ALICE in the Crosscurrents

Who is ALICE?

We all know people who are ALICE: Asset Limited, Income Constrained, Employed — earning more than the Federal Poverty Level, but not enough to afford the basics where they live.

ALICE households and households in poverty are forced to make tough choices, such as deciding between quality child care or paying the rent — choices that have long-term consequences not only for their families, but for all.

Sadly, the number of Snohomish County households who are ALICE—living paycheck to paycheck, struggling to afford life’s basic necessities—far exceeds official federal poverty statistics.

United For ALICE recently released it's latest report, “ALICE in the Crosscurrents: An Update on Financial Hardship in Washington.” The data finds that while 312,012 households were in poverty in 2022, another 747,889 were ALICE® (Asset Limited, Income Constrained, Employed), earning above the poverty level but less than the cost of basics. Learn more about ALICE in Washington State and Snohomish County. 


Who is Struggling? 

Of Washington's 3,064,367 households in 2022…

  • 10% earned below the Federal Poverty Level (FPL)
  • 24% were ALICE, in households that earned above the FPL but not enough to afford the basics in the communities where they live
  • Together, 35% of households in Washington were below the ALICE Threshold (poverty + ALICE divided by total households)

While the COVID-19 pandemic brought employment shifts, health struggles, and school/business closures, it also spurred temporary expansion of public assistance through pandemic relief measures (which then reverted to pre-pandemic levels in 2022). In 2019, 948,380 households in Washington were below the ALICE Threshold; by 2022, that number had changed to 1,059,901. 


Common Jobs in Washington have high percentage of ALICE Workers

A key contributor to the number of ALICE households in Washington is the fundamental mismatch between the cost of living and what jobs pay.

Full-time salaried work brings greater financial stability, yet a large (and growing) number of workers are paid hourly. Workers who are paid by the hour are more likely to have fluctuations in income due to frequent schedule changes and variable hours, and they are less likely to receive benefits, such as health insurance, paid time off, family leave, or retirement benefits.

In addition, a historically high number of workers are out of the labor force. This has helped keep wages low: When more workers are available, employers have less incentive to raise wages to attract employees. Many workers are out of the labor force due to retirement; other reasons include school, health issues/disability, and family caregiving responsibilities.

The Cost of Basics Outweighs Wages

While many of these low-income workers saw their wages grow at the fastest rate in four decades, it wasn’t enough to eclipse the burden of inflation – making it nearly impossible for ALICE to keep pace. For a family of four with an infant and a preschooler, the costs of basics in Washington, excluding tax credits, rose from $92,535 in 2021 to $95,244 one year later. Compounding the issue in 2022 was the loss of up to $15,000 in federal child tax credits and stimulus payments that this family had access to in 2021.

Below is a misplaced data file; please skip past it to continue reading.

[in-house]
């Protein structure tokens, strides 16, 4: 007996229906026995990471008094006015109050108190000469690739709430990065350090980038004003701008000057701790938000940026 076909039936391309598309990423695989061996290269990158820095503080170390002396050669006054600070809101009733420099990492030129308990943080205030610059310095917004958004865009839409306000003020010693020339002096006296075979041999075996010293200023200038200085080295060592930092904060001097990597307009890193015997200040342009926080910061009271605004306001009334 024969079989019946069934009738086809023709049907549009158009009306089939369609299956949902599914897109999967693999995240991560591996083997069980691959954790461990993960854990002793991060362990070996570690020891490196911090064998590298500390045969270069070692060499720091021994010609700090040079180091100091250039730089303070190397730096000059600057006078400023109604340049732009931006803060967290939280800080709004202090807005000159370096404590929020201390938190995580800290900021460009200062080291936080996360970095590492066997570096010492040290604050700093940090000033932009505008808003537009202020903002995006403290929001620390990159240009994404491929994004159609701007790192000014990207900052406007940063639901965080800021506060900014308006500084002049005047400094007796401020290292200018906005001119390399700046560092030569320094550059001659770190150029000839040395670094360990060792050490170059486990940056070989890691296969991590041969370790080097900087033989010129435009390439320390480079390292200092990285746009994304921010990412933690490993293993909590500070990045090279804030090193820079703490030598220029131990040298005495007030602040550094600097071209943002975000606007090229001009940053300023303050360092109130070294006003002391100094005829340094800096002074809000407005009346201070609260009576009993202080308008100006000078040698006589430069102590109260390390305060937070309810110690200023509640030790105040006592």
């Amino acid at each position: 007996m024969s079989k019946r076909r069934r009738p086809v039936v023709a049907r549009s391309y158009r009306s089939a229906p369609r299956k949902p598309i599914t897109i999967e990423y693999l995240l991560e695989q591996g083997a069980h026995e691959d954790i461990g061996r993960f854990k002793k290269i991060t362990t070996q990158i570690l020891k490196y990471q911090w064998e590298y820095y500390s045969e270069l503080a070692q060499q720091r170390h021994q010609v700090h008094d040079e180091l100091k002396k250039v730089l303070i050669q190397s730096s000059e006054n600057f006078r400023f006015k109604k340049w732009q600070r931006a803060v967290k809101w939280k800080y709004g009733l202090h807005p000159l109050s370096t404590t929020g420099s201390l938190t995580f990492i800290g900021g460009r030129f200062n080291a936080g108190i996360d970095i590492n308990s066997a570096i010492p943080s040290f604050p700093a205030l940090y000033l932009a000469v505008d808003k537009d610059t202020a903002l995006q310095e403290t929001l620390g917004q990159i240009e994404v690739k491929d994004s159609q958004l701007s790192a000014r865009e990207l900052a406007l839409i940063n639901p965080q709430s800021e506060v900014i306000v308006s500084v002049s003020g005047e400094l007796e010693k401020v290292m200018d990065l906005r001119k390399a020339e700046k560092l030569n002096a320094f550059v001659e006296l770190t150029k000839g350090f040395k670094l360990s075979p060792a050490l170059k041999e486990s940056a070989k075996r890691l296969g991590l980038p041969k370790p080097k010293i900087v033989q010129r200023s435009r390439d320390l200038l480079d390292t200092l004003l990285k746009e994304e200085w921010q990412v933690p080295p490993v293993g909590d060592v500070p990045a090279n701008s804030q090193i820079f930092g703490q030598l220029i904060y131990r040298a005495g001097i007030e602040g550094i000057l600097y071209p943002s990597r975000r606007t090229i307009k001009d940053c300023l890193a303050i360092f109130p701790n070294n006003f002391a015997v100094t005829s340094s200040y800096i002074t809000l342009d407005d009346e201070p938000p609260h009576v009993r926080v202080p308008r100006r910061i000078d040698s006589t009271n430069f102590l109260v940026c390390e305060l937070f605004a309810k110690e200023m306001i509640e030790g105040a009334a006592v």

These findings add to a more than decade-long trend: Since the end of the Great Recession, despite some ups and downs, the number of ALICE households in Washington has been steadily growing. From 2010 to 2022, the total number of households rose by 18%, households in poverty increased by 1% — and the number of ALICE households grew by a substantial 44%. 


The Consequences

There are six essential areas of a household budget — housing, child care and education, food, transportation, health care, and technology — as well as taxes that affect financial decision-making for ALICE families. The larger the gap between income and expenses, the more extreme the decisions, and the greater the risks to a family’s immediate health, safety, and financial stability.

The Consequences of Insufficient Household Income report highlights how choices in one area invariably affect choices in other areas. The problems are complicated and interwoven. With this clear documentation of the issues and how they are interconnected, community stakeholders can start to build solutions for their neighborhoods, towns and cities, counties, and states. For solutions to be effective, they must be comprehensive and interconnected to address as many areas of struggle as possible.


What is United Way doing about it?

United Ways across the country are joining forces to bring this issue out of the shadows and ignite a grassroots movement to give ALICE a chance to become financially stable. We are raising awareness that ALICE exists in Snohomish County, and that we need to address ALICE for the economic well-being of all residents. We are also shedding light on the underlying causes keeping ALICE from succeeding. We are committed even more than ever to ensure the work we do meets the needs of those who are most vulnerable in our community -- including ALICE families. 


How is ALICE Research Conducted?

Each state convenes a Research Advisory Committee (RAC) made up of local researchers and experts to ensure the data accurately reflects local conditions, context, and nuances.

These committees advise and work closely with our ALICE Research Team through in-person and virtual meetings. Members of each state’s RAC represent a range of organizations, including academic institutions, social and human service organizations, hospitals, government agencies, or market researchers. These individuals are typically experts in public policy, education, health care, housing, food security, labor, or tax laws. Use the drop-down menu below to see RAC members by state. For more information about our RACs, click here.